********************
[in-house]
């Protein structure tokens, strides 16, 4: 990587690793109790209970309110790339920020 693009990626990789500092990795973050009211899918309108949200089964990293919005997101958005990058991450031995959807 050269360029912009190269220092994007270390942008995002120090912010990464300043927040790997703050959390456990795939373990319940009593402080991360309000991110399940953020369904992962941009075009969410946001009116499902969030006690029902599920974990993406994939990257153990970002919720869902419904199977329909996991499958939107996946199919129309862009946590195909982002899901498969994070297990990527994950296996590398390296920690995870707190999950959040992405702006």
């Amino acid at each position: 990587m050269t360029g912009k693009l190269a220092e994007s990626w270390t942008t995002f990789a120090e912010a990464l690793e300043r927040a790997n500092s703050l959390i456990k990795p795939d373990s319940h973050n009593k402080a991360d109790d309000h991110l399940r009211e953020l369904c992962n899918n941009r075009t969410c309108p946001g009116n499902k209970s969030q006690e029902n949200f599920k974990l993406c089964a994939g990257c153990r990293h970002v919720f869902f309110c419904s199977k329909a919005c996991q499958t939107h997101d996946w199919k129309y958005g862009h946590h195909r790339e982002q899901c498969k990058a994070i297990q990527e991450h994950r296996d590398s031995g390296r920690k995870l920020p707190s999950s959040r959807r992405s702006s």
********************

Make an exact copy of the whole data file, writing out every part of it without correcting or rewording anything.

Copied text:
[in-house]
């Protein structure tokens, strides 16, 4: 990587690793109790209970309110790339920020 693009990626990789500092990795973050009211899918309108949200089964990293919005997101958005990058991450031995959807 050269360029912009190269220092994007270390942008995002120090912010990464300043927040790997703050959390456990795939373990319940009593402080991360309000991110399940953020369904992962941009075009969410946001009116499902969030006690029902599920974990993406994939990257153990970002919720869902419904199977329909996991499958939107996946199919129309862009946590195909982002899901498969994070297990990527994950296996590398390296920690995870707190999950959040992405702006």
């Amino acid at each position: 990587m050269t360029g912009k693009l190269a220092e994007s990626w270390t942008t995002f990789a120090e912010a990464l690793e300043r927040a790997n500092s703050l959390i456990k990795p795939d373990s319940h973050n009593k402080a991360d109790d309000h991110l399940r009211e953020l369904c992962n899918n941009r075009t969410c309108p946001g009116n499902k209970s969030q006690e029902n949200f599920k974990l993406c089964a994939g990257c153990r990293h970002v919720f869902f309110c419904s199977k329909a919005c996991q499958t939107h997101d996946w199919k129309y958005g862009h946590h195909r790339e982002q899901c498969k990058a994070i297990q990527e991450h994950r296996d590398s031995g390296r920690k995870l920020p707190s999950s959040r959807r992405s702006s």